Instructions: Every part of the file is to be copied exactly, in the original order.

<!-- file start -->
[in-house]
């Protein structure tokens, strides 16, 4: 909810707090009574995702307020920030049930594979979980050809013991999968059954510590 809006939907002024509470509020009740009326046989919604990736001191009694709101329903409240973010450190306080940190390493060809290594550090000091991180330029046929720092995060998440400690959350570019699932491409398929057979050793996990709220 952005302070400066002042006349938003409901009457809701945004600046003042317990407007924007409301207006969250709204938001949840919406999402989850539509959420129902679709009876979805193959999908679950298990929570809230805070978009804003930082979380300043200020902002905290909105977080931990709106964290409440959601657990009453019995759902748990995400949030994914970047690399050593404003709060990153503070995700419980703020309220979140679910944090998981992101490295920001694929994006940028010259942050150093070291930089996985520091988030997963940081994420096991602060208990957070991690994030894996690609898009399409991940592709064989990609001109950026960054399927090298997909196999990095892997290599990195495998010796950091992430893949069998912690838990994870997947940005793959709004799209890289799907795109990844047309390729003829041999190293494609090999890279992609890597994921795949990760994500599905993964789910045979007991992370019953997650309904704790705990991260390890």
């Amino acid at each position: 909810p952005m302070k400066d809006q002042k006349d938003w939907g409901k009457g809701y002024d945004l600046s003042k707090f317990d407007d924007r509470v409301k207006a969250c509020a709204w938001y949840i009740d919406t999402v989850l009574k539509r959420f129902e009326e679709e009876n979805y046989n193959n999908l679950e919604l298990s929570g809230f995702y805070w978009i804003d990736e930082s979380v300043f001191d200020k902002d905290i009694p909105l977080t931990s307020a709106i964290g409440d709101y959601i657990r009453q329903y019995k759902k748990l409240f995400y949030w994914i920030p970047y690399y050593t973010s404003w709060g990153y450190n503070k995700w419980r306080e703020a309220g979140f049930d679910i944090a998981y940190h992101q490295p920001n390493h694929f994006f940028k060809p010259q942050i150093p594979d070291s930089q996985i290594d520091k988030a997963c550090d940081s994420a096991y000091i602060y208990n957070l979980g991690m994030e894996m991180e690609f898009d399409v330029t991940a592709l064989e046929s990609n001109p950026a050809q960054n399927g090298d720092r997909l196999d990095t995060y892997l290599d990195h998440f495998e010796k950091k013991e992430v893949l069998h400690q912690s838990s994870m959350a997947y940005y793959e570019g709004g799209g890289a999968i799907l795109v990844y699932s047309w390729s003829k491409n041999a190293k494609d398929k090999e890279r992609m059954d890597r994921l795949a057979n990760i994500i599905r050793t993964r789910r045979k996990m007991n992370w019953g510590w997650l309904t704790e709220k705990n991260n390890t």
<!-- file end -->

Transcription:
[in-house]
């Protein structure tokens, strides 16, 4: 909810707090009574995702307020920030049930594979979980050809013991999968059954510590 809006939907002024509470509020009740009326046989919604990736001191009694709101329903409240973010450190306080940190390493060809290594550090000091991180330029046929720092995060998440400690959350570019699932491409398929057979050793996990709220 952005302070400066002042006349938003409901009457809701945004600046003042317990407007924007409301207006969250709204938001949840919406999402989850539509959420129902679709009876979805193959999908679950298990929570809230805070978009804003930082979380300043200020902002905290909105977080931990709106964290409440959601657990009453019995759902748990995400949030994914970047690399050593404003709060990153503070995700419980703020309220979140679910944090998981992101490295920001694929994006940028010259942050150093070291930089996985520091988030997963940081994420096991602060208990957070991690994030894996690609898009399409991940592709064989990609001109950026960054399927090298997909196999990095892997290599990195495998010796950091992430893949069998912690838990994870997947940005793959709004799209890289799907795109990844047309390729003829041999190293494609090999890279992609890597994921795949990760994500599905993964789910045979007991992370019953997650309904704790705990991260390890």
């Amino acid at each position: 909810p952005m302070k400066d809006q002042k006349d938003w939907g409901k009457g809701y002024d945004l600046s003042k707090f317990d407007d924007r509470v409301k207006a969250c509020a709204w938001y949840i009740d919406t999402v989850l009574k539509r959420f129902e009326e679709e009876n979805y046989n193959n999908l679950e919604l298990s929570g809230f995702y805070w978009i804003d990736e930082s979380v300043f001191d200020k902002d905290i009694p909105l977080t931990s307020a709106i964290g409440d709101y959601i657990r009453q329903y019995k759902k748990l409240f995400y949030w994914i920030p970047y690399y050593t973010s404003w709060g990153y450190n503070k995700w419980r306080e703020a309220g979140f049930d679910i944090a998981y940190h992101q490295p920001n390493h694929f994006f940028k060809p010259q942050i150093p594979d070291s930089q996985i290594d520091k988030a997963c550090d940081s994420a096991y000091i602060y208990n957070l979980g991690m994030e894996m991180e690609f898009d399409v330029t991940a592709l064989e046929s990609n001109p950026a050809q960054n399927g090298d720092r997909l196999d990095t995060y892997l290599d990195h998440f495998e010796k950091k013991e992430v893949l069998h400690q912690s838990s994870m959350a997947y940005y793959e570019g709004g799209g890289a999968i799907l795109v990844y699932s047309w390729s003829k491409n041999a190293k494609d398929k090999e890279r992609m059954d890597r994921l795949a057979n990760i994500i599905r050793t993964r789910r045979k996990m007991n992370w019953g510590w997650l309904t704790e709220k705990n991260n390890t």